Seasoned practitioners of many spiritual traditions have come to understand a basic premise. In moments of profound crisis, the ordeal afflicting our spirit often contains, hidden inside it, a truth we need. We need to encounter, to acknowledge, and finally to reckon with this truth, in order to be healed.
Somehow, the poison contains the medicine.
The corresponding question then becomes:
How do we extract the medicine and live to tell the tale?
In this short story from the book Numbers, Moses uses what anthropologists would call sympathetic or imitative magic. Traditional societies often use an object representing a common threat or affliction – in this case, the mysterious, powerful viper – to heal the affliction caused by the thing itself. Encounters with desert-dwelling snakes would have been frequent in the wilderness wanderings of the Israelites. Moses’ response in the text suggests an imitative logic: fight fire with fire. Subdue the literal burning of snake venom in the flesh with an image of a snake cast from burning, molten metal. This is underscored by the word-magic of the Hebrew: the word for snake, nehash, sounds evocatively like the word for bronze, nehoshet.
Numbers 21: 4 – 9
Psalm 107: 1 – 3, 17 – 22
Ephesians 2: 1 – 10
John 3: 14 – 21
If it feels as though you have walked into the middle of a conversation today, it’s because you have! No wonder, then, if you are shaking your head, and thinking to yourself, where on earth did all this come from? You’re not the only one to feel that way today. I bet a number of people are thinking to themselves, did I miss something?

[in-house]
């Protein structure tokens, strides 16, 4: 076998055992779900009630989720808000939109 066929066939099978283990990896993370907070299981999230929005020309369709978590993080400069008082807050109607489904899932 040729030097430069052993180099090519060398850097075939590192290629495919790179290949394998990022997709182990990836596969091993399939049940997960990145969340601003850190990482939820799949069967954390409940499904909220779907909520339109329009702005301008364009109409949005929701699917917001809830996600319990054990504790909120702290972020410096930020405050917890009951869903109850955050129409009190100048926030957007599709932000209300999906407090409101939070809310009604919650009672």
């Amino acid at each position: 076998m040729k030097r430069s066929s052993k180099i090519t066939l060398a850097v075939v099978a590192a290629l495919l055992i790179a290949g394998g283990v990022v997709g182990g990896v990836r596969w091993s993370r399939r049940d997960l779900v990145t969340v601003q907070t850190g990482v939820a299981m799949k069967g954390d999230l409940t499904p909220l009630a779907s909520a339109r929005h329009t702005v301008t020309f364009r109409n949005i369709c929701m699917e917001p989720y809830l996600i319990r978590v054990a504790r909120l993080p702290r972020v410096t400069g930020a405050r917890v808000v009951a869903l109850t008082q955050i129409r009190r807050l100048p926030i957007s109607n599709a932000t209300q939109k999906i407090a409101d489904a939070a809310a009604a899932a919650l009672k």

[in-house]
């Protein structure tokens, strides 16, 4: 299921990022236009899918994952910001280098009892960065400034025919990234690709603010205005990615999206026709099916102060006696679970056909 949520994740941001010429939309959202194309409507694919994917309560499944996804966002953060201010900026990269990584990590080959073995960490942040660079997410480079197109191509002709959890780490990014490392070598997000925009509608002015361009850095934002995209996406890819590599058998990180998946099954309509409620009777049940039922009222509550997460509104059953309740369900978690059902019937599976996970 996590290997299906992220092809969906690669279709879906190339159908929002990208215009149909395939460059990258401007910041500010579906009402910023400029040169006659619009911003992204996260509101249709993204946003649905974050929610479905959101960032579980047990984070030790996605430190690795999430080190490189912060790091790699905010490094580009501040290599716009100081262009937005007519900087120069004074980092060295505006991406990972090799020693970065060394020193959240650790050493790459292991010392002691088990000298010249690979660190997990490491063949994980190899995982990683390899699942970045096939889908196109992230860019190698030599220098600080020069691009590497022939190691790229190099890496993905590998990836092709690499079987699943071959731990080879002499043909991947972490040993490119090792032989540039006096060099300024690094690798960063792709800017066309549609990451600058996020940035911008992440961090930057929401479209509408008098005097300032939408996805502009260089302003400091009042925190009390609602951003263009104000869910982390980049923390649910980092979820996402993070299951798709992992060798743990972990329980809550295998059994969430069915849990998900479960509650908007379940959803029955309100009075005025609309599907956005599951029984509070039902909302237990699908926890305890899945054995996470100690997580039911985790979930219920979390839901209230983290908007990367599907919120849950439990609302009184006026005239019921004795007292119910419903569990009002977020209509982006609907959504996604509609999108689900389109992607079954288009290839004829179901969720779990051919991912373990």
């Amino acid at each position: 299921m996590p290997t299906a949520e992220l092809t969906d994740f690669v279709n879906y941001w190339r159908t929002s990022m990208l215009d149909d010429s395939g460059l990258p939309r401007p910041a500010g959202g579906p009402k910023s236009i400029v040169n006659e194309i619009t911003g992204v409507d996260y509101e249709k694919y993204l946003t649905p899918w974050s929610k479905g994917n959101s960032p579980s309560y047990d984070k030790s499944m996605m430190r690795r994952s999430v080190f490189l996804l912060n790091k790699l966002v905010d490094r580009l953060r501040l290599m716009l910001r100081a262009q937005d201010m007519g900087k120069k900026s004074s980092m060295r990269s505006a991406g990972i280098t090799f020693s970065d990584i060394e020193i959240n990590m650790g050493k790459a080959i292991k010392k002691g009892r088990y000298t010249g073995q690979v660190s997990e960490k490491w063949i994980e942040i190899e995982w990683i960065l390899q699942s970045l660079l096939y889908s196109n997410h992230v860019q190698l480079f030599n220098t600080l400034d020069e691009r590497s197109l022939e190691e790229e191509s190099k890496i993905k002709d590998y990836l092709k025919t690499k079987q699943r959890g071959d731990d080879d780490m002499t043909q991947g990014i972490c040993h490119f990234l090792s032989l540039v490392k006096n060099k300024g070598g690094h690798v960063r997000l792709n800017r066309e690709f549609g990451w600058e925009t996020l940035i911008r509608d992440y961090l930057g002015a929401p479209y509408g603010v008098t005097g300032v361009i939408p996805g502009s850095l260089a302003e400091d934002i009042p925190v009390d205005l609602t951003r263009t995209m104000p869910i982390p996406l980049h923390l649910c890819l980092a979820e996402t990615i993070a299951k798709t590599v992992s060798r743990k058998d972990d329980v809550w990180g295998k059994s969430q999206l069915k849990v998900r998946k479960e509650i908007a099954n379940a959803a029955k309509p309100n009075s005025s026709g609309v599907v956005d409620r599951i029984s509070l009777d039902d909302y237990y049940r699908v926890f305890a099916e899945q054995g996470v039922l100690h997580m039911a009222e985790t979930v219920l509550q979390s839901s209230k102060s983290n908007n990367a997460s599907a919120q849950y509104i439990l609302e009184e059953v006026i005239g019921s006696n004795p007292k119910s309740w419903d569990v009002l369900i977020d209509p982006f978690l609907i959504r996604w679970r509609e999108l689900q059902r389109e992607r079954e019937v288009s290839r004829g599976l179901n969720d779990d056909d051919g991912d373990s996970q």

Our gospel lesson today is the second half of that famous encounter between Jesus and Nicodemus. You’ll remember the story. Nicodemus comes to Jesus at night, in a sense secretly, declaring Jesus to be a teacher who has come from God. It is the first glimmer of faith by Nicodemus, who we will see again at the end of the gospel, when, with Joseph of Arimathea, he makes provision for the Lord’s burial, by bringing a mixture of myrrh and aloes, weighing about a hundred pounds.  But all of that comes later, much later, almost at the end of the story. Today we’re near the beginning, and Jesus and Nicodemus have that mysterious, almost mystical conversation about water, and being born again, and entering a second time into a mother’s womb.
Numbers 21:4-9 / Psalm 107 / Ephesians 2:1-10 / John 3:14-21
It seems to me that there is a common theme in the lessons appointed for today, and that this theme captures the essence of what it is that Christians believe about God and about humanity.
What shall we say about the human condition? What can we say about God, and about God’s activity in our lives and in the world? What is at the heart of the Christian message, the “good news” we have to offer to others? Wherein lies our hope? Today’s lessons offer us rich insight into these questions.